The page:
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NightSky_Wanderer

First attempt at imaging the moon

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Hi all,

When out with the scope looking at the moon i thought i would try my hand at imaging.

I knew enough to of purchased the adaptors and that i needed to shoot in manual mode. So below is a couple of the pictures unprocessed apart from converting from RAW to Jpeg.

post-41102-0-11163100-1427555651_thumb.j

post-41102-0-81708500-1427555653_thumb.j

What do you think? And do you have any advice for next time?

Thank you

Adam

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Looks like a good start. Well done :)

What camera and scope did you use? Are these just single frame exposures?

The finer details don't look s sharp as they could be, which is probably a combination of focus and the seeing conditions. Focus is hard, but you need to do lots of test shots making very fine adjustments to focus, then review the inage and make another small adjustment until you are happy. There is less you can do about the seeing other than stacking multiple frames. You could stack many stills, or you could use your camera, if it has this, to take short videos (20, 40, 60 seconds) and hen stack the best 75% of frames in registax or something similar.

But good start, well done.

James

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The camera i used was a Canon 500D with my SW Skymax 127 and yes they are single frame exposures.

For the second picture i used a 2x Barlow lens.

Thanks jambouk for the advice i will try that next time the skies are clear although look at the time it doesn't look like it will be dark till very late.

When imaging planets do i need filters or anything to help with capturing detail?

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Nebula,

You don't need filters for basic planetary work. Advanced imagers will use them, but for you and me, we can do without them.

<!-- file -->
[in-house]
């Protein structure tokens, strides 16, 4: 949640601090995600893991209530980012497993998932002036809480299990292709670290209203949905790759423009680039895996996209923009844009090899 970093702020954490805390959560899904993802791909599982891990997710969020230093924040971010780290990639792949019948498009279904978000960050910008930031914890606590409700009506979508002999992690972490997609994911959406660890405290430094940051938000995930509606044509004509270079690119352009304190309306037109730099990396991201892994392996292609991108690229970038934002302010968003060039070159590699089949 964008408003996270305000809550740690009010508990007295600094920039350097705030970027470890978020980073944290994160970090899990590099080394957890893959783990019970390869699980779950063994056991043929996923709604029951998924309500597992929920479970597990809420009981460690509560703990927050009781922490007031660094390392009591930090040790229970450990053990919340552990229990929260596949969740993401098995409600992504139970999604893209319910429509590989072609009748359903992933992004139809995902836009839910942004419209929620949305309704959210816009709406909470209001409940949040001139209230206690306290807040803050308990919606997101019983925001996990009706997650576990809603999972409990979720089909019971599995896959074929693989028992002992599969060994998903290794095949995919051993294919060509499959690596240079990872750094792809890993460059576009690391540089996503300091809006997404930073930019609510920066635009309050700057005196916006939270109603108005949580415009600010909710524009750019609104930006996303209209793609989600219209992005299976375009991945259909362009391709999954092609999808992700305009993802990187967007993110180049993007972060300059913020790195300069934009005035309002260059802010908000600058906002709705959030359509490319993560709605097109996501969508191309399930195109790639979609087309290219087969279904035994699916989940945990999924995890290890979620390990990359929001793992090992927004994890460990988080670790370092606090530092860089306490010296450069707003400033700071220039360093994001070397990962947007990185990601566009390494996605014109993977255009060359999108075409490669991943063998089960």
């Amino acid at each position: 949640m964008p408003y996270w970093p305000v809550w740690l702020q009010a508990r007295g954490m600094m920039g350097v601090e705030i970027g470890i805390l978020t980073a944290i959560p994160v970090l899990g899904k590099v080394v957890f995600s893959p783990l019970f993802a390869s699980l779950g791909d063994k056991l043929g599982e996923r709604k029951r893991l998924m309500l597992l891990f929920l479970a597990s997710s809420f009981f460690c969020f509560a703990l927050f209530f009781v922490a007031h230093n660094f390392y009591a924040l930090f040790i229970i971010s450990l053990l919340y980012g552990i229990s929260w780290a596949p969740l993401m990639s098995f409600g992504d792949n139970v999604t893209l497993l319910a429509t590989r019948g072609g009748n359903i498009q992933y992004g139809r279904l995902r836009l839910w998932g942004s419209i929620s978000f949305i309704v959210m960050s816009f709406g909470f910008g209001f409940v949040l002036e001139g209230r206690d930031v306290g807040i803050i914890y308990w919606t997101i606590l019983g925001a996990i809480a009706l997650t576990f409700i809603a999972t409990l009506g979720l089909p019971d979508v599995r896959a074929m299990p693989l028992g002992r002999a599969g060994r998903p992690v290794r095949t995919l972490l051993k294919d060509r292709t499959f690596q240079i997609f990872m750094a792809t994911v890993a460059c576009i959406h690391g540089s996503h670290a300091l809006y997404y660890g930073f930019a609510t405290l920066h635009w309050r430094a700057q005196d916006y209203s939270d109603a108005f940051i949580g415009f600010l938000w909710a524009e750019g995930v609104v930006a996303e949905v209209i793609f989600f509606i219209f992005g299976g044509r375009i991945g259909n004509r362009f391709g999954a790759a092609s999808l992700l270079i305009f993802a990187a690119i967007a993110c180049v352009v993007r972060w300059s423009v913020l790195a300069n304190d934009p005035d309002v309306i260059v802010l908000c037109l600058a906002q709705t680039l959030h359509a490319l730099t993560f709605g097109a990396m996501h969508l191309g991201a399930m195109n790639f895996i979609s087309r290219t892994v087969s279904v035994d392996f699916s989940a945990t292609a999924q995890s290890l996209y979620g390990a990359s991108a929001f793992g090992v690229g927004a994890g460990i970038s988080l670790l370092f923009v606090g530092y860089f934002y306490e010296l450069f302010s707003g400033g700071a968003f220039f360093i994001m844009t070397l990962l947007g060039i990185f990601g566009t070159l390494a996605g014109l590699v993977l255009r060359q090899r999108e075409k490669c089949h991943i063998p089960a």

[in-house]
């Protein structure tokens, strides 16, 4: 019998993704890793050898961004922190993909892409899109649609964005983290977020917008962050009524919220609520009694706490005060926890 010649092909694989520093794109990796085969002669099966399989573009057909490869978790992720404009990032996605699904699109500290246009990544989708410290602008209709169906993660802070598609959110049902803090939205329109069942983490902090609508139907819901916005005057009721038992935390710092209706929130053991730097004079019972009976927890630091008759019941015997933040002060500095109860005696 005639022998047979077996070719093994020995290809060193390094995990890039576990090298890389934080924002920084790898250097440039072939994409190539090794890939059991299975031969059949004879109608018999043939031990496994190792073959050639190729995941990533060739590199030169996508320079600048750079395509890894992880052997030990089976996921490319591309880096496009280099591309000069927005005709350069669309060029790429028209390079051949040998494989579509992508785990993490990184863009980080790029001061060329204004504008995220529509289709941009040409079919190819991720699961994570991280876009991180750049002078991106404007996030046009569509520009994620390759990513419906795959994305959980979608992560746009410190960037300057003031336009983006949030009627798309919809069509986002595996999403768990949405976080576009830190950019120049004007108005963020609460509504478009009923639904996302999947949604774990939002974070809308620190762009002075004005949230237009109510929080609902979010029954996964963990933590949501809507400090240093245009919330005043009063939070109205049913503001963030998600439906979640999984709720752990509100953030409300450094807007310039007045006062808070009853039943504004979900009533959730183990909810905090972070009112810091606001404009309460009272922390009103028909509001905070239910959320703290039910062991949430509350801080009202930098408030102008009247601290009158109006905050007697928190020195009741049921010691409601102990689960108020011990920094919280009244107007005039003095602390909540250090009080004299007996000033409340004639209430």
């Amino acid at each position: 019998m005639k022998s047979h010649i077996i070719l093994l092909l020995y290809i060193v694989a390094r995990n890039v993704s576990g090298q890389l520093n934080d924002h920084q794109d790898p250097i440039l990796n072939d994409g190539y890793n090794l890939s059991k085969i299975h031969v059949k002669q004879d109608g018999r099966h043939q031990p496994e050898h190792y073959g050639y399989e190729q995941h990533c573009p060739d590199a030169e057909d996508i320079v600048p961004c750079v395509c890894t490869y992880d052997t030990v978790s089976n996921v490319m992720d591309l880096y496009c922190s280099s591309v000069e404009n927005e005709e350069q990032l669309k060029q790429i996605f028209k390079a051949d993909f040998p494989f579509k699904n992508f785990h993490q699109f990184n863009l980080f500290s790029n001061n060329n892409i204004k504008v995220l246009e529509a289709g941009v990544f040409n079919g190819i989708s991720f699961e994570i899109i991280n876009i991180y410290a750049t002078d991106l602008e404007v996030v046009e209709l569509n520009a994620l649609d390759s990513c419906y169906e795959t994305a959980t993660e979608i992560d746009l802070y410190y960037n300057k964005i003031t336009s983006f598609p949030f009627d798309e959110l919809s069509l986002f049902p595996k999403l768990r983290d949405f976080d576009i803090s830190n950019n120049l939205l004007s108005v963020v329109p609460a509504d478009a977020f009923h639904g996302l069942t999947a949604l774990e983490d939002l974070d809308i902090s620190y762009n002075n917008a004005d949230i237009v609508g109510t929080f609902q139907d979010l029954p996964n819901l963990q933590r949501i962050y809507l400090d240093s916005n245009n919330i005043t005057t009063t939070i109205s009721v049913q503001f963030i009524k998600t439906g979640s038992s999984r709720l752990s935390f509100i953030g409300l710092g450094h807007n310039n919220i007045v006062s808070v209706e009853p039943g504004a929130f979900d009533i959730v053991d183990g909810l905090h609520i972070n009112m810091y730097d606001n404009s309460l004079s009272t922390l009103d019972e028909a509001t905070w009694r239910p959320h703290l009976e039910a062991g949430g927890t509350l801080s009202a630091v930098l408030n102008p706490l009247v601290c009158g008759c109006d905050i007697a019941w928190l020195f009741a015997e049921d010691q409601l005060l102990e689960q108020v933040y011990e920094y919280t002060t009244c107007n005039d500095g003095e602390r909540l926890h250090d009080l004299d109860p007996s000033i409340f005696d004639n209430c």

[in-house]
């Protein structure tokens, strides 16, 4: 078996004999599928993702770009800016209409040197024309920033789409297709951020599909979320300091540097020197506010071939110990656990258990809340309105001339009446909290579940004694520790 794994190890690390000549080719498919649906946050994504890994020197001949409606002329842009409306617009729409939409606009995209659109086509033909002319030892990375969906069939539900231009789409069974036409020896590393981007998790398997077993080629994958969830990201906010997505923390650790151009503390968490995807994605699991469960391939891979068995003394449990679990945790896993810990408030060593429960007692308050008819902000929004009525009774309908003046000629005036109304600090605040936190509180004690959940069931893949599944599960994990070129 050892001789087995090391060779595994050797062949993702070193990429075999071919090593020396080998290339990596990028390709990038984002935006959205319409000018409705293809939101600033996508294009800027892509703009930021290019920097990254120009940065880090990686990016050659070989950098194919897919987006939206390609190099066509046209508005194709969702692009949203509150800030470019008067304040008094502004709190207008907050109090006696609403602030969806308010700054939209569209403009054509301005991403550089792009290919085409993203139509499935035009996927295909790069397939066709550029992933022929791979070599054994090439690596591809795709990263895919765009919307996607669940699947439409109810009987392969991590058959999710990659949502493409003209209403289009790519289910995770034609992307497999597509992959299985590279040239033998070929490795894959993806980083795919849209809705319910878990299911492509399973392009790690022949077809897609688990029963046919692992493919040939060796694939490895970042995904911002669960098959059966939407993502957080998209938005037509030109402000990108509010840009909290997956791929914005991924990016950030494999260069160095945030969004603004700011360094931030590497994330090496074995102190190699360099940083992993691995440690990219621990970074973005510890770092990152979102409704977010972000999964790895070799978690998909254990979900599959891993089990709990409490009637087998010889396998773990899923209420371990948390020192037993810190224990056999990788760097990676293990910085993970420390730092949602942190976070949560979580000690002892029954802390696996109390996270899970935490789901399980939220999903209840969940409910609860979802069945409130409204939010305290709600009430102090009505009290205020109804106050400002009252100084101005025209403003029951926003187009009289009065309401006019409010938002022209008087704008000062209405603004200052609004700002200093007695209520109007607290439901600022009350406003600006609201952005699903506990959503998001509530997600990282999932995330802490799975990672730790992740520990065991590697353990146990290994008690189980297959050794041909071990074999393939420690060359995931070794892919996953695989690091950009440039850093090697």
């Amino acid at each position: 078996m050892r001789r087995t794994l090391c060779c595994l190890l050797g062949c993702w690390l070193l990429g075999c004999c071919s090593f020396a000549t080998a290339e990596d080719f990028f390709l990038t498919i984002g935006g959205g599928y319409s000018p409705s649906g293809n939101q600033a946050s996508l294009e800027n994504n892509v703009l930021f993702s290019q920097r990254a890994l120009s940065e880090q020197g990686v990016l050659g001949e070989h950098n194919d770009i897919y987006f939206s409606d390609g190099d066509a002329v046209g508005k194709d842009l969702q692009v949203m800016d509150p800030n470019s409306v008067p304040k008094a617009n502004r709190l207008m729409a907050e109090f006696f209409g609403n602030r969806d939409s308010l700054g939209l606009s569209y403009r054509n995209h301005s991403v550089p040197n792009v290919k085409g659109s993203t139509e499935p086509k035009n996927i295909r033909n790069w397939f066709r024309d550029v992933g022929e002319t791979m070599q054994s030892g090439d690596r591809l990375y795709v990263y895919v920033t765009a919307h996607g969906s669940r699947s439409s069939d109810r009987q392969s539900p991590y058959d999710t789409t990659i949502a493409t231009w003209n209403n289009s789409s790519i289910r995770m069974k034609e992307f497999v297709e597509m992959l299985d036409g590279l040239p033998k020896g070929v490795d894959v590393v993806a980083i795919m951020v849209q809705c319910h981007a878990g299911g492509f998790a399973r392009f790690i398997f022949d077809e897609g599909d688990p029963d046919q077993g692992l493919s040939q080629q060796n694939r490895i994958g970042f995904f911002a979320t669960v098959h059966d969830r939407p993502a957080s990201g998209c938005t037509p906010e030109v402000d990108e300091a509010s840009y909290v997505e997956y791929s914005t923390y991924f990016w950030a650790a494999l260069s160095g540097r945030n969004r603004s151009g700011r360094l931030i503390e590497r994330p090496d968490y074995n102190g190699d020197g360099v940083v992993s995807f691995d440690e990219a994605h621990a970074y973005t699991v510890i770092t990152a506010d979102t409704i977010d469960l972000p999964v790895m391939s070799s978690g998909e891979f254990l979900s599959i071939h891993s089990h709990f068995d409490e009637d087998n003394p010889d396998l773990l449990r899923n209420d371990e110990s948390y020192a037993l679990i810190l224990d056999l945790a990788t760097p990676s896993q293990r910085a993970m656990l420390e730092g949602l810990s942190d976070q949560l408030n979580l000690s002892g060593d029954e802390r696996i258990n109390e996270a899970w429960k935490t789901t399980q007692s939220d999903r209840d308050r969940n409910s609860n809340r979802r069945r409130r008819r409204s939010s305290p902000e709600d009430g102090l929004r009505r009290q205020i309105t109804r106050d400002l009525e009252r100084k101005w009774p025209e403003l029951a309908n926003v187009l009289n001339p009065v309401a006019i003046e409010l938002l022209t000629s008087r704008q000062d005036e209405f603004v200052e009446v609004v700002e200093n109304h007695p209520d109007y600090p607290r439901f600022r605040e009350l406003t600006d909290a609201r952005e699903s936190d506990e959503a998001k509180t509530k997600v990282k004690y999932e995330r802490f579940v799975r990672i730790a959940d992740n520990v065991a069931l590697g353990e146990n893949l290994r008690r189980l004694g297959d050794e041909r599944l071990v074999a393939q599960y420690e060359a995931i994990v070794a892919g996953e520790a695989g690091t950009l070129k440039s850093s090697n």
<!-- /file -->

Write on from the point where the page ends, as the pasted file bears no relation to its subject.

It really is worth the time to get the focus as good as you can. There are lots of people giving advice on how best to focus, but whatever method you use, it takes time and practice, but is worth it.

What I'd also do, if you can, is run a cable from your DSLR to your laptop, and use some form of software to view on the laptop screen what the camera is seeing; some software even allows you to control the DSLR from the laptop. It really makes life much easier looking at the laptop screen at an angle that suits you rather that lying on your back looking up and squinting at a small LCD.

You won't get it right straight away, but it will come with time and make sure you keep all your images so you can watch how you progress.

You are going to love your first planetary image :) You will defo need to use video mode for that and if possible select the form which compresses the least. The stacking software looks daunting at first, but is actually quite straight forwards.

As always, try and get involved with a local group; there is probably someone who lives very close who is interested in these things too and always so much easier to learn sat next to someone than trying to read hundreds of forums.

Keep it up and let me know when you next post some images up in case I don't see them.

James

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Thanks for everyones feed back. i found out i can connect the camera directly to my mac for a live feed of what Im imaging which should make things easier. I plan to get back out there when i get my mount sorted out.

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